• Guarner F. (2005) The intestinal flora in inflammatory bowel disease: normal or abnormal? Curr. Opin. Gastroen. 21, 414–418 [Google Scholar]
  • Haydak M.H. (1970) Honey bee nutrition, Annu. Rev. Entomol. 15, 143–156 [CrossRef] [Google Scholar]
  • Klaenhammer T., Altermann E., Arigoni F., Bolotin A., Breidt F., Broadbent J., Cano R., Chaillou S., Deutscher J., Gasson M., van de Guchte M., Guzzo J., Hartke A., Hawkins T., Hols P., Hutkins R., Kleerebezem M., Kok J., Kuipers O., Lubbers M., Maguin E., McKay L., Mills D., Nauta A., Overbeek R., Pel H., Pridmore D., Saier M., van Sinderen D., Sorokin A., Steele J., O’Sullivan D., de Vos W., Weimer B., Zagorec M., Siezen R. (2002) Discovering lactic acid bacteria by genomics, Antonie van Leeuwenhoek 82, 29–58 [CrossRef] [PubMed] [Google Scholar]
  • Lindström A., Fries I. (2005) Sampling of adult bees for detection of American foulbrood (Paenibacillus larvae subsp. larvae) spores in honey bee (Apis mellifera) colonies, J. Apicult. Res. 44, 82–86 [Google Scholar]
  • Nordström S., Fries I. (1995) A comparison of media and cultural conditions for identification of Bacillus larvae in honey, J. Apicult. Res. 34, 97–103 [Google Scholar]
  • Nova E., Wärnberg J., Gómez-Martínez S., Díaz L.E., Romeo J., Marcos A. (2007) Immunomodulatory effects of probiotics in different stages of life, Brit. J. Nutr. 98, 90–95 [Google Scholar]
  • Olofsson T.C., and Vásquez A. (2008) Detection and identification of a novel lactic acid bacterial flora within the honey stomach of the honeybee Apis mellifera, Curr. Microbiol. 57, 356–363 [CrossRef] [PubMed] [Google Scholar]
  • Ouweh, A.C., Salminen S., Isolauri E. (2002) Probiotics: an overview of beneficial effects, Antonie van Leeuwenhoek 82, 279–289 [CrossRef] [PubMed] [Google Scholar]
  • Pfeiler E.A., Klaenhammer T.R. (2007) The genomics of lactic acid bacteria, Trends Microbiol. 15, 546–553 [CrossRef] [PubMed] [Google Scholar]
  • R Development Core Team (2005) R: A language and environment for statistical computing, R foundation for statistical computing, Vienna, Austria, ISBN 3-9000-07-0, URL: [Google Scholar]
  • Ryu J.H., Kim S.H., Lee H.Y., Bai J.Y., Nam Y.D., Bae J.W., Lee D.G., Shin S.C., Ha E.M., Lee W.J. (2008) Innate immune homeostasis by the homeobox gene caudal and commensal-gut mutualism in Drosophila, Science 319, 777–782 [CrossRef] [PubMed] [Google Scholar]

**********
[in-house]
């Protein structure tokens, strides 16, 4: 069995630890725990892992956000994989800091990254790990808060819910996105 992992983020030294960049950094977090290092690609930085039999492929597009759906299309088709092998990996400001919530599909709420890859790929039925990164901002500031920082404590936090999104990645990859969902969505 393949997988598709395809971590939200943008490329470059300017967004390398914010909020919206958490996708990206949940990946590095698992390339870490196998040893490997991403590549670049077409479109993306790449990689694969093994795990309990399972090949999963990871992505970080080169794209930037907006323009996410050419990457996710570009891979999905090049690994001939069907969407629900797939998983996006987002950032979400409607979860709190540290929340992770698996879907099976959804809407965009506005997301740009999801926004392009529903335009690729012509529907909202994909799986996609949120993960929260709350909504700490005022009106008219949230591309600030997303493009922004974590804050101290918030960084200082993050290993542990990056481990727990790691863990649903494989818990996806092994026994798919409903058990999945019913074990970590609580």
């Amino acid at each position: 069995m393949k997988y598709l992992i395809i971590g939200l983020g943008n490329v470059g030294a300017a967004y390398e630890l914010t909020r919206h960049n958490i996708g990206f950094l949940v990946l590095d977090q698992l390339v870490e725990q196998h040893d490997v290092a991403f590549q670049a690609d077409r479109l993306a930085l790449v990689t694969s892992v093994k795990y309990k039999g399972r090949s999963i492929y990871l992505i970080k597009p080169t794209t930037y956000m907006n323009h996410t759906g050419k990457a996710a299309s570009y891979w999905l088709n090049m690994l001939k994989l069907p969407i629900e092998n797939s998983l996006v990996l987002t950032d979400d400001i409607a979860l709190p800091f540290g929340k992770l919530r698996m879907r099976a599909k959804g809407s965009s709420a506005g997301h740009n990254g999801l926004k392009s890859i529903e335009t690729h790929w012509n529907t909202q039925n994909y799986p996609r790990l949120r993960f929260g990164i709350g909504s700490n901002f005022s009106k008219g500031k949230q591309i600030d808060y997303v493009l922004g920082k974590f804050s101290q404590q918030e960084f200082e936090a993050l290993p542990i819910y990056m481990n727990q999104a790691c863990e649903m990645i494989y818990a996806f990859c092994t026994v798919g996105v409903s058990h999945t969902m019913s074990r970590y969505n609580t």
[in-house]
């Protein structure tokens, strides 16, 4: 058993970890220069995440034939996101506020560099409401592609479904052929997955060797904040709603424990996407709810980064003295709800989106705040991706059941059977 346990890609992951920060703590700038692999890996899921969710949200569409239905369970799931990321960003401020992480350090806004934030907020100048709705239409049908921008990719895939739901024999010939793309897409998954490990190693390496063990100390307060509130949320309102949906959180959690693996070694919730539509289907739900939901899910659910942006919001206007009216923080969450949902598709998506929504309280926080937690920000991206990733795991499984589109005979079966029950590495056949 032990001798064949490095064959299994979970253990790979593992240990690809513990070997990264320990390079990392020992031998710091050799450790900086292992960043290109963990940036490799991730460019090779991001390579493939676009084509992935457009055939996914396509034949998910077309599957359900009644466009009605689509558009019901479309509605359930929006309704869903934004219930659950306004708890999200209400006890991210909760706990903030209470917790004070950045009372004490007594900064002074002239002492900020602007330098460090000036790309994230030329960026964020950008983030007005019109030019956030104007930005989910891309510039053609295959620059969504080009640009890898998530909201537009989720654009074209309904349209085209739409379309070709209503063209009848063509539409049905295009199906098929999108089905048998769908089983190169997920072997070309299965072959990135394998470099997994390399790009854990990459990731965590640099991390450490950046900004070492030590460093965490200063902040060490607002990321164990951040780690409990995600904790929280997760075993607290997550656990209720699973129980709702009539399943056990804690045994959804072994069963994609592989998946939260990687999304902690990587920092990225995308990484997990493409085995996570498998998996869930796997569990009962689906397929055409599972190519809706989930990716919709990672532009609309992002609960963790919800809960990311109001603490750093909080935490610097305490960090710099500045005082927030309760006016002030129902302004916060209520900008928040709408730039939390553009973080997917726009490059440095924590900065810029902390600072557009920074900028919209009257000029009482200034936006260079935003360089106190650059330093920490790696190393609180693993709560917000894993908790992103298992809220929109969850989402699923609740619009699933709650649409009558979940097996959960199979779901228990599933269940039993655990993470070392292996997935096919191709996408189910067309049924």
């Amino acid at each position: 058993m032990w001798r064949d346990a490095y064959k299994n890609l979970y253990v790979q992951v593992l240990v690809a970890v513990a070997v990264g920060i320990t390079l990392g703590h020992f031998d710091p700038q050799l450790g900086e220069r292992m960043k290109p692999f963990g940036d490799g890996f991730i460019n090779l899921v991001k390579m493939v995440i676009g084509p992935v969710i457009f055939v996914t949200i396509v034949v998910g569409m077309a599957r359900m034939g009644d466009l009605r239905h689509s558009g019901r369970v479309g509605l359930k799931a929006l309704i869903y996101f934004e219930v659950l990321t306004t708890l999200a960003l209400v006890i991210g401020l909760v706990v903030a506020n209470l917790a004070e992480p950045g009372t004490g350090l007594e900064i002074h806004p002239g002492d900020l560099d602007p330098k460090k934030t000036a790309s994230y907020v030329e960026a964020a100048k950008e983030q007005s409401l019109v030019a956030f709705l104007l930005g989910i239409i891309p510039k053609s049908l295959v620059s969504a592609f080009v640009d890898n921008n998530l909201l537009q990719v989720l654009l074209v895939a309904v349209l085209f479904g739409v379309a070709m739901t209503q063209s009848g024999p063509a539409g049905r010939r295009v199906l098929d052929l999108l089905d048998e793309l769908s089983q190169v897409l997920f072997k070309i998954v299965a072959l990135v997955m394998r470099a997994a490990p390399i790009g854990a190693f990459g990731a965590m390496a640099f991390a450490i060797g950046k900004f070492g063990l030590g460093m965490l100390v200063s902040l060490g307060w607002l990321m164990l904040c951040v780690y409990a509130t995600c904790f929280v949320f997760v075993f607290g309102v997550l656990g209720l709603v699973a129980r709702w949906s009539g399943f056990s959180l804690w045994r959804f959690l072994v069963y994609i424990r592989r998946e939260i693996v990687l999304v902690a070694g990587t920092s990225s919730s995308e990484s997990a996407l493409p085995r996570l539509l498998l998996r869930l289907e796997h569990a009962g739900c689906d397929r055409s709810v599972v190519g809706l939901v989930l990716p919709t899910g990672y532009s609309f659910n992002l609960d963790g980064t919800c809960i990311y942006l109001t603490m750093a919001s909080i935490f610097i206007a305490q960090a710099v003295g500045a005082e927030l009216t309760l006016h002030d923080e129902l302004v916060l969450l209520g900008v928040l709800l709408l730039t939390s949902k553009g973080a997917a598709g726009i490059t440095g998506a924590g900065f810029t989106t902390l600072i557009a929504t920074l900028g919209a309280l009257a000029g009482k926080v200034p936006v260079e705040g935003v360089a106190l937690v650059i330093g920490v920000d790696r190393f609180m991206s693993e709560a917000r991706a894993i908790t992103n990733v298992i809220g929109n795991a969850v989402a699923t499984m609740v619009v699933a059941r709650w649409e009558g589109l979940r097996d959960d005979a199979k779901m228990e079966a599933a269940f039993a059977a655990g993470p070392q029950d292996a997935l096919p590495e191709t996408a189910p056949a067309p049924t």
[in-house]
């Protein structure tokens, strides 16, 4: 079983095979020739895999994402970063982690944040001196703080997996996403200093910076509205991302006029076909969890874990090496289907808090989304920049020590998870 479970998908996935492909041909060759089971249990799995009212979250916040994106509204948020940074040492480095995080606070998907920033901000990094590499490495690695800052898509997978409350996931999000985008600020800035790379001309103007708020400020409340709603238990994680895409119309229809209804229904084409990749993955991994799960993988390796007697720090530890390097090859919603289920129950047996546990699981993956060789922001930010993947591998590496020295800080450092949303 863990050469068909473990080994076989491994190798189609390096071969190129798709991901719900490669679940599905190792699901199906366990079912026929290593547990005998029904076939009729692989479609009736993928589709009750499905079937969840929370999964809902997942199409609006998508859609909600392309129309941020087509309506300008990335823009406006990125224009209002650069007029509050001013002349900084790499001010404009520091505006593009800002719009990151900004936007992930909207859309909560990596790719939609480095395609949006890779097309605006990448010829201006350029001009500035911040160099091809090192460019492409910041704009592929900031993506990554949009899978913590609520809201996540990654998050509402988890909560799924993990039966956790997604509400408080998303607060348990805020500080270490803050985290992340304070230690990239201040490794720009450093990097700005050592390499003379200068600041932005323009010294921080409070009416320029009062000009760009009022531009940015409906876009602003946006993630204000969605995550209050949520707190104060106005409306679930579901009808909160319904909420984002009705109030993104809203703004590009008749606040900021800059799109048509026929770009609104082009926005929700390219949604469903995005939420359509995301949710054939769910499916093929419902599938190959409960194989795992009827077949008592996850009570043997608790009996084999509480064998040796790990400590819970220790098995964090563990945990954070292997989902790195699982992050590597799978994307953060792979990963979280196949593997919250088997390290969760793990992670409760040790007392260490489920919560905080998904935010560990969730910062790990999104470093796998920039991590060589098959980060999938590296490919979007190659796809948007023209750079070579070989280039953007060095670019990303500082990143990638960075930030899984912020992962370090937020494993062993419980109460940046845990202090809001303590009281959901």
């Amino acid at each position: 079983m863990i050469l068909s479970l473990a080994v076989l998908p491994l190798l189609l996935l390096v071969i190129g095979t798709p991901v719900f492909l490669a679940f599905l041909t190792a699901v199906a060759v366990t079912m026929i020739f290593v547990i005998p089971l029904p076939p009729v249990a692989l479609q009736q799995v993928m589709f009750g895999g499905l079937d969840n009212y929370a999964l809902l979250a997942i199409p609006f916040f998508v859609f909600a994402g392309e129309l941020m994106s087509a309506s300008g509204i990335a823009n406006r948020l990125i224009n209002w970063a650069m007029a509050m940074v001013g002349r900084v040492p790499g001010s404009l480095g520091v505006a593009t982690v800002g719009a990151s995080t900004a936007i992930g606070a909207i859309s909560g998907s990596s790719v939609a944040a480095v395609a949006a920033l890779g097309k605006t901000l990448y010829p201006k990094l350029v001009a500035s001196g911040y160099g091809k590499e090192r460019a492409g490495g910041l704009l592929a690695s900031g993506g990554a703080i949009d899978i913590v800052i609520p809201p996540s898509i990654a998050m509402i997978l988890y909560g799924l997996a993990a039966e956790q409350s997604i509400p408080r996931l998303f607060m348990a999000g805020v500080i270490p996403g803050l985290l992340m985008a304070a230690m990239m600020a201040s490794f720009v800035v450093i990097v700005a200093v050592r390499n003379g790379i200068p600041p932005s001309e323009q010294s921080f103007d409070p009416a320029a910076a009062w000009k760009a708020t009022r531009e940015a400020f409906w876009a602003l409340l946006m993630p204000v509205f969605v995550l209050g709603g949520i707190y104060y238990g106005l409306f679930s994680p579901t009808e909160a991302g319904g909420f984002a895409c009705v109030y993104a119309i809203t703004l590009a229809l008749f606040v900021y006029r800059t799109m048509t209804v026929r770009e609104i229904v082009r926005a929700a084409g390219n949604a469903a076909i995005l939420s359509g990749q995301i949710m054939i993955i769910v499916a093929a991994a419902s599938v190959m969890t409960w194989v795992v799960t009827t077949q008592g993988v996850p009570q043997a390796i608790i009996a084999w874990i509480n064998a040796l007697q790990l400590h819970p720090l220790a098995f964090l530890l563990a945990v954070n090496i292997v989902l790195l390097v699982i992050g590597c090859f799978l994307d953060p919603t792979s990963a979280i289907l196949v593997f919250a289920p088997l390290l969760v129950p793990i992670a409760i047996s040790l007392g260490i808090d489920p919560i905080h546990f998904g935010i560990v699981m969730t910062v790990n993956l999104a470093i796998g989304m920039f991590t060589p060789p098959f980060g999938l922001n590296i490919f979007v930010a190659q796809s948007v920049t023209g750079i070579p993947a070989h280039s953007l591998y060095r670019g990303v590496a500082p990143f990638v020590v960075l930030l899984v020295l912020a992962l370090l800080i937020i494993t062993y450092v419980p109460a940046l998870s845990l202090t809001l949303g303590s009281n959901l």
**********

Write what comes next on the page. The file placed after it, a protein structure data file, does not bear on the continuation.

• Townsend G.F., Shuel R.W. (1962) Some recent advances in apicultural research, Annu. Rev. Entomol. 7, 481–500 [CrossRef] [Google Scholar]
  • Vásquez A., Olofsson T.C. (2009) The Lactic Acid Bacteria involved in the production of bee pollen and bee bread, J. Apicult. Res. (in press). [Google Scholar]
  • Vásquez A., Olofsson T.C., Sammataro D. (2009) A scientific note on the lactic acid bacterial flora in honeybees in the USA – A comparison with bees from Sweden, Apidologie 40, 26–28 [CrossRef] [EDP Sciences] [Google Scholar]
  • Yue D., Nordhoff M., Wieler L.H., Genersch E. (2008) Flourescence in situ hybridization (FISH) analysis of the interactions between honeybee larvae and Paenibacillus larvae, the causative agent of American foulbrood of honeybees (Apis mellifera), Environ. Microbiol. 10, 1612–1620 [CrossRef] [PubMed] [Google Scholar]
  • Woodrow A.W. (1942) Susceptibility of honeybee larvae to individual inoculations with spores of Bacillus larvae, J. Econ. Entomol. 35, 892–895 [Google Scholar]

All Tables

Table I

Different treatment groups in the bioassay and the final concentration of P. larvae and LAB in the larval food. Groups 2 and 5 received LAB supplemented food in connection with P. larvae spores (time of infection = day 0) and all the following days (ff). Groups 3 and 6 received LAB supplemented food day two post-infection (post inf.) and following days (ff).

Table II

Inhibition of four P. larvae strains (ERIC I-IV) by eleven honey bee specific LAB phylotypes. Phylogenetic trees are shown in previous work (Olofsson and Vásquez, 2008; Vásquez et al., 2009).

All Figures

thumbnail Figure 1

Inhibition from honey bee LAB phylotype Bma 5 (EF187242) on Paenibacillus larvae reference strain (LMG 16247) genotype ERIC IV.

In the text
thumbnail Figure 2

Proportion infected larvae from all five experiments (total number infected after 14 days). Data presented as a mean for groups fed the lower dose P. larvae (group 1); groups fed the lower dose P. larvae and LAB (groups 2 and 3); groups fed the higher dose P. larvae (group 4); groups fed the higher dose P. larvae and LAB (groups 5 and 6). The difference between groups fed the higher dose of P. larvae was significant (P = 0.005). The mortality in the uninfected control group was less than 17% in all experiments.

In the text